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Desal Advocacy and Conflict of Interest - Santa Cruz and Soquel Creek Water District
Paul Gratz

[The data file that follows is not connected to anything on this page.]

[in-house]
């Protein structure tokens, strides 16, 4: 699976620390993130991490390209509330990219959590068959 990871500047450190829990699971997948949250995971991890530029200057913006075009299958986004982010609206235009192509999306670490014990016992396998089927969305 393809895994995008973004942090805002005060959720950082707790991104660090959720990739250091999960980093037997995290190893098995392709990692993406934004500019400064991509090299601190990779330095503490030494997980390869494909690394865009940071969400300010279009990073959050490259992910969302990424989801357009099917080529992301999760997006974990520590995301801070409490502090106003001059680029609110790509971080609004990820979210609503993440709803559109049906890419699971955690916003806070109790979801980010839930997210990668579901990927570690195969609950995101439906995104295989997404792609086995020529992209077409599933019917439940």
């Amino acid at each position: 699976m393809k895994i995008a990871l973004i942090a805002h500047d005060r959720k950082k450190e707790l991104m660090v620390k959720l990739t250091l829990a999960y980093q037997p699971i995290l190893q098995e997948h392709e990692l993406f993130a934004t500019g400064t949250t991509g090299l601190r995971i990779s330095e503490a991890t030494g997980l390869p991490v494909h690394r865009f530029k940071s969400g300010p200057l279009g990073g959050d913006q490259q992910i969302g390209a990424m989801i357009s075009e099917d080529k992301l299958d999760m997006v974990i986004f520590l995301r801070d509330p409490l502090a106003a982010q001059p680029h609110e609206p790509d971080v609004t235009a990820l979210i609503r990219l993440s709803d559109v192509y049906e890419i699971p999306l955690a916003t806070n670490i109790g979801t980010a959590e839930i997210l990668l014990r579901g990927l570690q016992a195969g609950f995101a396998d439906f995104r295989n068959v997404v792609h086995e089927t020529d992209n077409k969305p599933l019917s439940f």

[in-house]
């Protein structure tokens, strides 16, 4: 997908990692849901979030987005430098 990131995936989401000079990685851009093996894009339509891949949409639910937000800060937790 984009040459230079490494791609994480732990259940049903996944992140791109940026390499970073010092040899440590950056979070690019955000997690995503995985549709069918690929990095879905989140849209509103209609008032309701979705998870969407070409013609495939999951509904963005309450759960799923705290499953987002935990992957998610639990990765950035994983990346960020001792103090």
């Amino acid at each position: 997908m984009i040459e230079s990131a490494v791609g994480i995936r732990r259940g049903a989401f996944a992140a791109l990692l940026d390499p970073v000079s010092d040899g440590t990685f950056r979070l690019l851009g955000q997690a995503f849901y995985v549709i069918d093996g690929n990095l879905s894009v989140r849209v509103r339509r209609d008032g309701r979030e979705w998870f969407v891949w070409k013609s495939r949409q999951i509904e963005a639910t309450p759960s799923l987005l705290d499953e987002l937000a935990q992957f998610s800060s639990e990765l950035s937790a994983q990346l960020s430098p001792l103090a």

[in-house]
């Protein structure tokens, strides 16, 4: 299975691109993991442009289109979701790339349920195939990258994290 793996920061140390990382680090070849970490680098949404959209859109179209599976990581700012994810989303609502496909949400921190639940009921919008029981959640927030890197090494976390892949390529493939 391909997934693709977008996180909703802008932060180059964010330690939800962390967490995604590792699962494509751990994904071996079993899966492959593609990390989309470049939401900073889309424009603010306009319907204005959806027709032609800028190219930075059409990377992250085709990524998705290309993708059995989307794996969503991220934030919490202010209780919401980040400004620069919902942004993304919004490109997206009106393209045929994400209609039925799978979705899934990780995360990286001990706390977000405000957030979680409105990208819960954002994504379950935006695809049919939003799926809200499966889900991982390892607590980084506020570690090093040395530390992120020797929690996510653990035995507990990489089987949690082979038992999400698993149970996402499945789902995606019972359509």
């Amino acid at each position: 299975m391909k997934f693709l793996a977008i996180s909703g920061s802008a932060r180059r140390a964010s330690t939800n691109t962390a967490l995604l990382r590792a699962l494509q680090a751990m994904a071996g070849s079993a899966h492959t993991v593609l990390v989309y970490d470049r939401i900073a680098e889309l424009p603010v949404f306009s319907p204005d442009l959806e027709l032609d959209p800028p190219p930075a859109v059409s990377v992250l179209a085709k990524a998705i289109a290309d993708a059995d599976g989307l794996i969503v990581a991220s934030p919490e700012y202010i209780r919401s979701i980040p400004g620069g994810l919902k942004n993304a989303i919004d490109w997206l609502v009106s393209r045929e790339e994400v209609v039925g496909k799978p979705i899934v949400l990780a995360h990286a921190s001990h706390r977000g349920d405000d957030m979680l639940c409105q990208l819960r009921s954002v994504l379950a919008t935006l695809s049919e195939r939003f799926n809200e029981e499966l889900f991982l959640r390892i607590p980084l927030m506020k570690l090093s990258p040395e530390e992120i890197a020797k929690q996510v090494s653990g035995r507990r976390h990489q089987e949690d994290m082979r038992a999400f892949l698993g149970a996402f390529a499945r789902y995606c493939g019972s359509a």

Last week at the so-called special joint study session, the City of Santa Cruz and Soquel Creek Water District rolled out their advocacy campaign to build political and public acceptance for the desal EIR study and approval of the regional desal plant. All eyes are now on Santa Cruz , which should be considered the litmus test for the Monterey Bay Marine Sanctuary’s desal future. If the Santa Cruz “expandable” regional desal plant is approved, then desal industry leaders can easily pursue building a string of both boutique and large-scale installations along this environmentally sensitive coast. Although desal opponents always have been concerned about the environmental effects, the main focus of our current campaign will shift towards political-economic and violation of public trust issues. Of course, we will be continuing to advocate for the development of proven and much cheaper water management options, including groundwater replenishment, inter-district water transfers, wastewater reuse, capturing rainwater, water neutral development, and aggressive conservation. A lack of transparency, overall exclusionary attitude, and cozy industry relationship by of our water agencies, is inspiring desal opponents, not only to challenge their political hegemony with renewed vigor, but to question the nature of regional water resource planning and growth management as a whole. From a preliminary examination of public records (see below), an inconvenient reality is coming into view that raises serious questions about the appearance of conflict of interest, cozy relationships, aggressive advocacy and lobbying, and lack of oversight and accountability.

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